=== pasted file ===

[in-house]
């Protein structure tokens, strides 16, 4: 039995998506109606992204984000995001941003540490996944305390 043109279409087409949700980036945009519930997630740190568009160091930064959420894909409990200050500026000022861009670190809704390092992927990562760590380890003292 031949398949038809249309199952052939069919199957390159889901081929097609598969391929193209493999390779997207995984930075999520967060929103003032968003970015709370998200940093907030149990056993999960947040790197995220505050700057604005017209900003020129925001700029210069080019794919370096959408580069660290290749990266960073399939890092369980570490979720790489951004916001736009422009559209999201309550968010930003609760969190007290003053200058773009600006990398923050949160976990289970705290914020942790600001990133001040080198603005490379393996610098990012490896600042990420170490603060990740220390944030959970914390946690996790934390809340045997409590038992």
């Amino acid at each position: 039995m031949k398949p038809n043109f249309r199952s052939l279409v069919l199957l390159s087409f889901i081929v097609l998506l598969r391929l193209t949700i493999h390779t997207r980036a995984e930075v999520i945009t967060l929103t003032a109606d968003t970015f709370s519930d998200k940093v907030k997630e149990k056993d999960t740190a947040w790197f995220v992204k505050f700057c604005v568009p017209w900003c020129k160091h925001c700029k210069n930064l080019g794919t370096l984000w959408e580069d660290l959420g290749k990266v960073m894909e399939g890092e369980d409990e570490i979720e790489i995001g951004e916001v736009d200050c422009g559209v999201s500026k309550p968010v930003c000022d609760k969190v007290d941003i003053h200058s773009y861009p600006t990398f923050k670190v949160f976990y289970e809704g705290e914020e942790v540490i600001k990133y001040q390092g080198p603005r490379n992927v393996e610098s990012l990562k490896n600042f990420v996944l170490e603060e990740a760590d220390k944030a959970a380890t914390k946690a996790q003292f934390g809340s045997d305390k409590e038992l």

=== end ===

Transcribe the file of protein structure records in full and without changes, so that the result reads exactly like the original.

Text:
[in-house]
């Protein structure tokens, strides 16, 4: 039995998506109606992204984000995001941003540490996944305390 043109279409087409949700980036945009519930997630740190568009160091930064959420894909409990200050500026000022861009670190809704390092992927990562760590380890003292 031949398949038809249309199952052939069919199957390159889901081929097609598969391929193209493999390779997207995984930075999520967060929103003032968003970015709370998200940093907030149990056993999960947040790197995220505050700057604005017209900003020129925001700029210069080019794919370096959408580069660290290749990266960073399939890092369980570490979720790489951004916001736009422009559209999201309550968010930003609760969190007290003053200058773009600006990398923050949160976990289970705290914020942790600001990133001040080198603005490379393996610098990012490896600042990420170490603060990740220390944030959970914390946690996790934390809340045997409590038992």
């Amino acid at each position: 039995m031949k398949p038809n043109f249309r199952s052939l279409v069919l199957l390159s087409f889901i081929v097609l998506l598969r391929l193209t949700i493999h390779t997207r980036a995984e930075v999520i945009t967060l929103t003032a109606d968003t970015f709370s519930d998200k940093v907030k997630e149990k056993d999960t740190a947040w790197f995220v992204k505050f700057c604005v568009p017209w900003c020129k160091h925001c700029k210069n930064l080019g794919t370096l984000w959408e580069d660290l959420g290749k990266v960073m894909e399939g890092e369980d409990e570490i979720e790489i995001g951004e916001v736009d200050c422009g559209v999201s500026k309550p968010v930003c000022d609760k969190v007290d941003i003053h200058s773009y861009p600006t990398f923050k670190v949160f976990y289970e809704g705290e914020e942790v540490i600001k990133y001040q390092g080198p603005r490379n992927v393996e610098s990012l990562k490896n600042f990420v996944l170490e603060e990740a760590d220390k944030a959970a380890t914390k946690a996790q003292f934390g809340s045997d305390k409590e038992l």